Lost pension form leads to £1m tax billby
Bungles by advisers, the pension provider, and the taxpayer’s lawyer led to an application for pension protection being missed and not corrected for seven years.
Donald Ketley thought that his advisers had applied for his pension protection by 5 April 2009, but it turned out they had not. By the time he found out, he was only eligible for a reduced form of protection, which would cost him an estimated £1m of additional tax.
His late application for full protection in December 2016, asserting that he had a reasonable excuse for missing the 2009 deadline, was rejected by HMRC, and the first-tier tribunal (TC07647) rejected his appeal.
He was granted limited leave to appeal to the Upper Tribunal (UT/2020/000351).
When the pension legislation changed on 6 April 2006 (A-Day), new lifetime allowance charges were introduced to take effect when pension rights valued in excess of £1.5m were crystallised. FA 2004 Sch 36 offered primary and enhanced protections which would exempt taxpayers from these charges provided the protections were claimed no later than 5 April 2009.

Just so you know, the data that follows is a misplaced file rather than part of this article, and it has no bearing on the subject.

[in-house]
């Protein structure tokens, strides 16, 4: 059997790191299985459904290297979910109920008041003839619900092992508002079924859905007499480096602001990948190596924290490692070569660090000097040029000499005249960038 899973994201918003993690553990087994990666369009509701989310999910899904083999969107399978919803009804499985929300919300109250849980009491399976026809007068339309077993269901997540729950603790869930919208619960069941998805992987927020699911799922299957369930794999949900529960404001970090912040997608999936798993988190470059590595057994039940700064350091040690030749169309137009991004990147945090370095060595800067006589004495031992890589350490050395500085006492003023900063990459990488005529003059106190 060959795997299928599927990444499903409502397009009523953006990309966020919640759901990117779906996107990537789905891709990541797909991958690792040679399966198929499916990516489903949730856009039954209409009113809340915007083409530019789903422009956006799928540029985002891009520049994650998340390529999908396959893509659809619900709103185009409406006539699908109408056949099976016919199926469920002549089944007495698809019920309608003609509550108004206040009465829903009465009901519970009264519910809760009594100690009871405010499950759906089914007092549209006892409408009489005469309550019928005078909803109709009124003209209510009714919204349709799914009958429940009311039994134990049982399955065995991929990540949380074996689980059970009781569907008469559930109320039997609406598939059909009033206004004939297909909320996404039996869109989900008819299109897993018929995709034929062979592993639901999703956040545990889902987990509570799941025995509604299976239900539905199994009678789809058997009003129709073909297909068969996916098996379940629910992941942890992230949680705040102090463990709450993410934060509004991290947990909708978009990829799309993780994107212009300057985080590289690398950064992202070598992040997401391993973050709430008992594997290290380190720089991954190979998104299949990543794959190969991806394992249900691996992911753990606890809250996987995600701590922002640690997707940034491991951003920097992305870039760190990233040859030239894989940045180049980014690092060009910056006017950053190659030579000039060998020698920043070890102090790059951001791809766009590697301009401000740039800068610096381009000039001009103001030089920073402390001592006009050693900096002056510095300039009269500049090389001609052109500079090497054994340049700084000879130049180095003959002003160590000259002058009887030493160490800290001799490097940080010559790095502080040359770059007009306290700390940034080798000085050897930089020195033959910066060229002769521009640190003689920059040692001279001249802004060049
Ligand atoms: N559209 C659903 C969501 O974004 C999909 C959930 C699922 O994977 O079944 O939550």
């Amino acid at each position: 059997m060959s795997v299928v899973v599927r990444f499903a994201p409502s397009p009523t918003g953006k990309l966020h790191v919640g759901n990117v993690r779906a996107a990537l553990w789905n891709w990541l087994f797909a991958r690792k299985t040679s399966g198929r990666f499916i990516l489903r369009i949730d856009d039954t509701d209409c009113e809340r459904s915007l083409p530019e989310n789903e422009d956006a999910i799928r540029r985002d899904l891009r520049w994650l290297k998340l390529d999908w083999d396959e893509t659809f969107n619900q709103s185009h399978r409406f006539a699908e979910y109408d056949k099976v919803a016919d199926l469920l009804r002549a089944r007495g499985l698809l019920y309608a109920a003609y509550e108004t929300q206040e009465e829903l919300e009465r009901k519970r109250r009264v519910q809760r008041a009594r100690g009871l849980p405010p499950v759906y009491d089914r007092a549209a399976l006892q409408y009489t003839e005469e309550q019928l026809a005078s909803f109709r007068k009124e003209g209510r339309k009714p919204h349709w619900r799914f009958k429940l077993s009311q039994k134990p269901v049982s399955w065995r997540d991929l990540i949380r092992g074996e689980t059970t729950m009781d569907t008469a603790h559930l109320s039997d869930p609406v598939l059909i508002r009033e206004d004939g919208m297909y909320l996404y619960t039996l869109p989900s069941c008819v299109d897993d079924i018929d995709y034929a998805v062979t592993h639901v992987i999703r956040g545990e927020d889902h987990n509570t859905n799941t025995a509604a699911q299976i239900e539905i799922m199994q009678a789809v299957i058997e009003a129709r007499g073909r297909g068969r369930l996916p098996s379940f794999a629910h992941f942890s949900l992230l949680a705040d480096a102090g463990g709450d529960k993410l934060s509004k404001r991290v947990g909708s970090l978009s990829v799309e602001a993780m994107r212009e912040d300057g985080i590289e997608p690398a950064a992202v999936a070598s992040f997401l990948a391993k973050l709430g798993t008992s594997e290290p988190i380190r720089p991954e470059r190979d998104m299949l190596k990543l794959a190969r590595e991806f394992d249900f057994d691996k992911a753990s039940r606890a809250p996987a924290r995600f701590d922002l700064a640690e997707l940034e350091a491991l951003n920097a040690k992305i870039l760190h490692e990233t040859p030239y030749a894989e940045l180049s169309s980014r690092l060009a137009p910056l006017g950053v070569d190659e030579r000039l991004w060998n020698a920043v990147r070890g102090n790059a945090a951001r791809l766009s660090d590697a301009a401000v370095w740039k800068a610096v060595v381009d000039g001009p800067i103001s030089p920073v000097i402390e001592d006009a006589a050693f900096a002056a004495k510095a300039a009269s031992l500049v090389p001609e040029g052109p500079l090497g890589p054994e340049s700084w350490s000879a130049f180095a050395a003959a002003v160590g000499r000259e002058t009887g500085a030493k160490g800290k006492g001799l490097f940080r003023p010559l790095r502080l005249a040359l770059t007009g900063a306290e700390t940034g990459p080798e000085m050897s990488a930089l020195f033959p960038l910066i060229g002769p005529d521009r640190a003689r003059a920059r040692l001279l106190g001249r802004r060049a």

Where did the form go?
Ketley qualified to apply for these protections, as at A-Day, his pension rights were worth £5.2m, and had since grown to around £8m. Ketley asked his adviser to send the appropriate form (APSS200) to HMRC. The adviser had completed the APSS200 in 2006 and passed it to AEGON (the pension provider) to insert valuations and send on to HMRC.
HMRC did not issue a certificate confirming the protections – something it was obligated to do upon receiving a valid APSS200 – but this omission raised no red flags with either Ketley or his advisers at the time.
In 2015, a newly-appointed adviser wrote to HMRC querying why no certificate had been issued, and was told no form APSS200 had been received. Somewhere in the pipeline the form had vanished.
In January 2016 Ketley contacted a lawyer (Abrol) and instructed him to investigate what had happened and advise on the prospects of bringing a professional negligence claim. Abrol was not instructed to consider how to remedy the position with HMRC.
At this point Ketley still did not know that he could submit a late notification.
In April 2016, Abrol became aware of the possibility of a late notification. In August 2016 Abrol wrote to HMRC requesting the discretionary acceptance of a late application (he sent the actual form APSS200 on 1 December 2016).
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